While sifting through this year's releases to compile this obligatory list, one thing became glaringly obvious to me; I don't listen to very much new music anymore. I blame this mainly on my predominantly used-record buying habits; why buy the newest release when you can get 3 older albums for the same price? Sure, I sampled plenty of the buzz albums this year (care of the many high quality MP3 blogs now infesting the web), but I couldn't bring myself to spend the money to hear them in their entirety. There's always next year, right? In any case, here are my picks from 2006:
Born Again in the USA- Loose Fur
I always thought the first Loose Fur album was kind of a one-time deal, so it was amazing to me that this follow up even got made. Gone are the winding jams of their first release, replaced with concise songs that sound like outtakes from Jim O'Rourke and Wilco albums. And when you're as good as these guys, even your outtakes are killer.
Mobile- Glenn Kotche
I never thought I'd include a solo percussion album on my list, but his one really deserves to be heard. Kotche churns out some of his most accessible work to date, with "Mobile Pt. 1&2" easily nabbing the award for the year's catchiest riff. Also, who can argue with a consistently impressive 12 minute drum solo?
The Gun Album- The Minus 5
Who knew the Minus 5 could make a great alt-country album? While not as cohesive as their previous release Down With Wilco, this one has its moments. Scott McCaughy and Peter Buck draw an impressive group of collaborators (Wilco, Colin Meloy, John Wesley Harding) and go to town with the alt-country vibe.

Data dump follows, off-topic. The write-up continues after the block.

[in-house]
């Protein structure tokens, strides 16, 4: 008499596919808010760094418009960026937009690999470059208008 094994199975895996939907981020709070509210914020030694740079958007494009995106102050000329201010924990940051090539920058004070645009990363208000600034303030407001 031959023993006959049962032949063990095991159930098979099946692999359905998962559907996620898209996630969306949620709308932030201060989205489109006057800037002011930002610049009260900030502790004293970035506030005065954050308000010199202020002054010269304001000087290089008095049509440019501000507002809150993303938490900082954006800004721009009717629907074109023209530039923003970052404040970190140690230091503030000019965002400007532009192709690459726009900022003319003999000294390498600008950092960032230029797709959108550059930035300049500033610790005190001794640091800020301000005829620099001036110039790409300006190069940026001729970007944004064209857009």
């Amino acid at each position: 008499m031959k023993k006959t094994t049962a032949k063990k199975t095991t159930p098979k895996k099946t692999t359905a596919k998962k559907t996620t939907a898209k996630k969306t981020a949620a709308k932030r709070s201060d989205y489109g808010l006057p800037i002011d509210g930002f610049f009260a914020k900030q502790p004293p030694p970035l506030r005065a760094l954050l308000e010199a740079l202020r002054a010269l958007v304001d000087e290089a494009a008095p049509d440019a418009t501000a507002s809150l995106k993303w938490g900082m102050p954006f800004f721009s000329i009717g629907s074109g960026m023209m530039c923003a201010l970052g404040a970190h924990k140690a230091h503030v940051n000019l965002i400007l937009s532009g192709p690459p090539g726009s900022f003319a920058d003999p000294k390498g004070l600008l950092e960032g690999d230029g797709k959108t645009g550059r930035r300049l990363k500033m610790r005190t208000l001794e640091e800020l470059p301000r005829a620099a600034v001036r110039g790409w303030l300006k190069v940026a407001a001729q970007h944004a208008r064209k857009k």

At War With the Mystics- The Flaming Lips
I wasn't thoroughly impressed with this record when I first got it. But I think seeing these guys live on two occasions this summer helped me change my mind. Most of the songs on this album are just as over-blown and epic as the Lip's live show. It's not as consistently good as Yoshimi but as a whole, it's one of the more entertaining anti-war albums you'll ever hear.
Rather Ripped- Sonic Youth
It was kind of weird hearing Sonic Youth being played on the radio this summer, but it's a testament to the more pop-like tendencies of this album. And it's by no means a bad thing; it's reassuring to hear that these guys can still reign in their more noise-oriented tendencies and create a great accessible record.
Chulahoma- The Black Keys
While I couldn't really get into their Nonesuch records debut Magic Potion, I really dug the blues on their final Fat Possum release. A tribute to the late bluesman Junior Kimbrough, Chulahoma oozes with his signature slow-burning style. Auerbach turns in some really nice vocal work and surprisingly over-dub heavy guitar interplay, while Carney shows some restraint from his usual primal pounding. I can't think of a better send off to the label that launched these guys.
The Crane Wife- The Decemberists
Call me crazy, but I've never really considered myself a Decemberists fan until I bought this album on a whim and it changed my mind. A mix of prog-folk and a smattering of classic rock influences, The Crane Wife is a consistently interesting listen. While a few tracks suffer from production that leans too far towards generic indie-rock, the overall quality of Meloy and company's arrangements redeems the record.